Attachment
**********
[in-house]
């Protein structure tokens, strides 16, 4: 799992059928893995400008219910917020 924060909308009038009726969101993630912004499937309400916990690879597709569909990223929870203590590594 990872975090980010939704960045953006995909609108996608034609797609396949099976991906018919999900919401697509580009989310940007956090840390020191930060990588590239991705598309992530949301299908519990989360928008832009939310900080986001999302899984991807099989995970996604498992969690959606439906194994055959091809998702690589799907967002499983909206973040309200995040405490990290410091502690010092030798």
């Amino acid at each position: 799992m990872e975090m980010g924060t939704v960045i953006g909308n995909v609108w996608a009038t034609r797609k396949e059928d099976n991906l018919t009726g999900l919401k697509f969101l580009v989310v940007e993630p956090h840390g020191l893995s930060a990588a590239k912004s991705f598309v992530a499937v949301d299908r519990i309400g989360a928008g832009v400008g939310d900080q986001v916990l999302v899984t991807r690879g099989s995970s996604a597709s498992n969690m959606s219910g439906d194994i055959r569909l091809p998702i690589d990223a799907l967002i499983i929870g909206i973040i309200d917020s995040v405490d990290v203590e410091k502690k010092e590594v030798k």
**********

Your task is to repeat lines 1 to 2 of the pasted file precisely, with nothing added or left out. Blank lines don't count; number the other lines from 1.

[in-house]
């Protein structure tokens, strides 16, 4: 799992059928893995400008219910917020 924060909308009038009726969101993630912004499937309400916990690879597709569909990223929870203590590594 990872975090980010939704960045953006995909609108996608034609797609396949099976991906018919999900919401697509580009989310940007956090840390020191930060990588590239991705598309992530949301299908519990989360928008832009939310900080986001999302899984991807099989995970996604498992969690959606439906194994055959091809998702690589799907967002499983909206973040309200995040405490990290410091502690010092030798």